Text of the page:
Of Ethiop Night are sparkling, O! ye sprites
That watch our slumbers, weave delicious dreams
and wind them round our souls!
O! let the breeze be soft, and bid it bring
Delightful visions on its noiseless wing;
That when half sunk in dark forgetfulness
My mind may catch some moments sorrowless,
And find that bliss in sleep, which waking life
Denies the spirit in this world of strife.
Send a fair seraph to my pillow. Night!
Wrapt in a mantle of transparent light.
And thy command unto that spirit be
to weave a dream of happiness for me;
Or disentangle from the coils of thought
those blest realities, which once were wrought
By some unearthly, but sweet pitying power.
And placed before me in no dreaming hour.
They've fled for ever; but fond Memory
Keeps of the past a potent, mystic key,
And opes its portal, and holds up a lamp
To light its chambers dismal, drear, and damp.
Ah! in those caverns of Cimmerian gloom
Whose darkness dims the midnight of the tomb,
How many shapes of loveliness there be.
Which made us once forget that misery
Had in this earth existence, save in sound —
But being gone, we to our grief have found
That there is nothing in the garish day
Save woe eternal, which the sun's bright ray
Brings to our aching hearts and throbbing sight.
But we again forget them when 'tis night
O! bid an angel minstrel on a beam
Of bright Arcturus glide, and pour his stream
Of heavenly melody to soothe my rest.
And lull th' undying worm within my breast
Or, let a magic dream at thy command
Bear me upon its wing to Fairy land.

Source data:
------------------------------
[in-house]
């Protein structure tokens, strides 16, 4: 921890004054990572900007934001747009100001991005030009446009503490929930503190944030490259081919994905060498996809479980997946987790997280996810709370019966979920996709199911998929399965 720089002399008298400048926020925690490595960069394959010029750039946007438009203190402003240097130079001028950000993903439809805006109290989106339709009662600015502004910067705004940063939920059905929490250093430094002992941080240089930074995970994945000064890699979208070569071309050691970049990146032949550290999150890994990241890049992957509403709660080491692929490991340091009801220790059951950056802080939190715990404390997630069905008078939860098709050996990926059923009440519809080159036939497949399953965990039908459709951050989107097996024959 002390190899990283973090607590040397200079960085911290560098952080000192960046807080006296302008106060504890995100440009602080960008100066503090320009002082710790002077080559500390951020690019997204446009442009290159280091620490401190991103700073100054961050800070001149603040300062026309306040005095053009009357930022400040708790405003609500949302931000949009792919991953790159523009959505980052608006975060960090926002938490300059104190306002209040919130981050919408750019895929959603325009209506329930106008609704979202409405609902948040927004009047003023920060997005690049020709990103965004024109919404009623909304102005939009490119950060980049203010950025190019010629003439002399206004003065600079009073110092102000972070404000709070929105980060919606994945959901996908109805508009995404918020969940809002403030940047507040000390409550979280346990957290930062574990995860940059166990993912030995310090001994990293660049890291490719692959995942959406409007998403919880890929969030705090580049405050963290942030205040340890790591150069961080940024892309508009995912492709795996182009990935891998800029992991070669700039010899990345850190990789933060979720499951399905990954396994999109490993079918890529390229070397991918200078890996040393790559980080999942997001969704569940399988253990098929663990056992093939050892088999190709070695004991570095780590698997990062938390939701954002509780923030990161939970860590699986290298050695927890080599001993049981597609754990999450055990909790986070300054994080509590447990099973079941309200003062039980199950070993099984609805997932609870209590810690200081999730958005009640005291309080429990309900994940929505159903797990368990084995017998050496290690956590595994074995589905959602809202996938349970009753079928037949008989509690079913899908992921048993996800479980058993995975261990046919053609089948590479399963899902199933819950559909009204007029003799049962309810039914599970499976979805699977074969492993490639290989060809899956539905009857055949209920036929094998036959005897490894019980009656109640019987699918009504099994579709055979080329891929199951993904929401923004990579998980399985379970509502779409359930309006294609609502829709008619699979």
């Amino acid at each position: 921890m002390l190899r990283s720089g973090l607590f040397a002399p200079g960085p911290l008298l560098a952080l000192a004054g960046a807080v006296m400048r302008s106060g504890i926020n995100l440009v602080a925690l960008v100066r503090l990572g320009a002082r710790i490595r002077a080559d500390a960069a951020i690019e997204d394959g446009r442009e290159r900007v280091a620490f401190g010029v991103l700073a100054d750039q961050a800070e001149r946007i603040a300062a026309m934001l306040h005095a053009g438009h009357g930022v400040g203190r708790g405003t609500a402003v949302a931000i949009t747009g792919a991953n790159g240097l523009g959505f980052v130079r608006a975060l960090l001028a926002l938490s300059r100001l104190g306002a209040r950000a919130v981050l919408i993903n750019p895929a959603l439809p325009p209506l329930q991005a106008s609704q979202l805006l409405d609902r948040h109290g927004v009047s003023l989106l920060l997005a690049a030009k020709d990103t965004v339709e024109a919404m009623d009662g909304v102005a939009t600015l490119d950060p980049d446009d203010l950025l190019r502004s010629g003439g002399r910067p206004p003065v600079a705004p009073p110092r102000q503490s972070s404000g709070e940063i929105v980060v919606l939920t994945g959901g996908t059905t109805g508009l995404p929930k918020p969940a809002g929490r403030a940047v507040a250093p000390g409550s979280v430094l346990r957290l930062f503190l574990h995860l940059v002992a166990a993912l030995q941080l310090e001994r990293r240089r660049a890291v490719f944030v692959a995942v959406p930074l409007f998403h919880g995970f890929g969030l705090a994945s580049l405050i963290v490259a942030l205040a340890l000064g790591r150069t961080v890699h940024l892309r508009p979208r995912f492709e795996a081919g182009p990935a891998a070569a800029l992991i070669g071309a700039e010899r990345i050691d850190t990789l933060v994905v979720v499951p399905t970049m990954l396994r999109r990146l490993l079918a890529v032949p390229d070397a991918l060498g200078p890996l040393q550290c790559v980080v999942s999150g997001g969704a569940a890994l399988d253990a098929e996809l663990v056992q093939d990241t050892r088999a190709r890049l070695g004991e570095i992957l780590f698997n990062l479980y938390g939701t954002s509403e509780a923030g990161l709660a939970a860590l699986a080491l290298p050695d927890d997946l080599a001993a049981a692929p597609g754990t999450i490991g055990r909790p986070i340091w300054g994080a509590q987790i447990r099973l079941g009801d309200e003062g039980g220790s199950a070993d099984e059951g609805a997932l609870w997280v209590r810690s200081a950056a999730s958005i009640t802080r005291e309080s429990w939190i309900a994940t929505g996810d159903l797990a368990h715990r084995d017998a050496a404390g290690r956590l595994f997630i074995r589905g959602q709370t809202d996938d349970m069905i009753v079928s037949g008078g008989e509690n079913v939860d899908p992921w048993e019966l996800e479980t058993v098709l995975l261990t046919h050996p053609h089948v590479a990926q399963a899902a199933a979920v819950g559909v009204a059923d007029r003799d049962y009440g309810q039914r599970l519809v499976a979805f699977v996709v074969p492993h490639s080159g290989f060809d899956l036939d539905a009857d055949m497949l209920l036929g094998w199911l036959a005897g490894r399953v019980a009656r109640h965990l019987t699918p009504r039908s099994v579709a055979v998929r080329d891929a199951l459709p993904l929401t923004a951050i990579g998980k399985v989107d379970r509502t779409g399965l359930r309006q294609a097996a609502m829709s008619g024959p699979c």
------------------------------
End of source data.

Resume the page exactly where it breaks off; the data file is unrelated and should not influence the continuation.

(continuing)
That with Titania in a flowret's bell
Like its own balmy odour I may dwell.
And wake its scent, and bid it wander far
With a sweet message to some island star.
Which floats upon that azure pathless sea.
Wafted by angels' sighs of ecstasy!
Or, if perchance so favored by the dream
I would (if to my mind it well might seem)
Ride with King Oberon upon a ray.
Which in its earthward flight tiad lost its way.
Or on a waving bridge of gossamer
Which, with their dying sighs, the breezes stir.
I'd walk from leaf to leaf, or seek the bower
Where youthful lovers while the midnight hour.
And I would steal with swift, but noiseless feet
Upon the boughs o'er-head, to hear the beat
Of their impassioned hearts between each close
Of their enraptured speech — and when Repose
Had locked them in its arms. I'd sit and sing
The sweetest strain that ever fay might bring
From elfin bower, or cave, or ocean-shell.
Or wheresoe'er soft Music loves to dwell!
Or I might scare the cricket that would shake
The diamond dew which falls on bush, and brake—
A heavenly boon upon a darksome spot,
Like joy unto a heart that feels it not! —
Let morning find me thus; and when the sun
Springs gaily forth with plumes of light to run
Like a young ardent spirit, a bright race,
And earth the mask of darkness from her face
Flings off — then must I wake to grief and pain,
And suffer ills — until thou com'st again.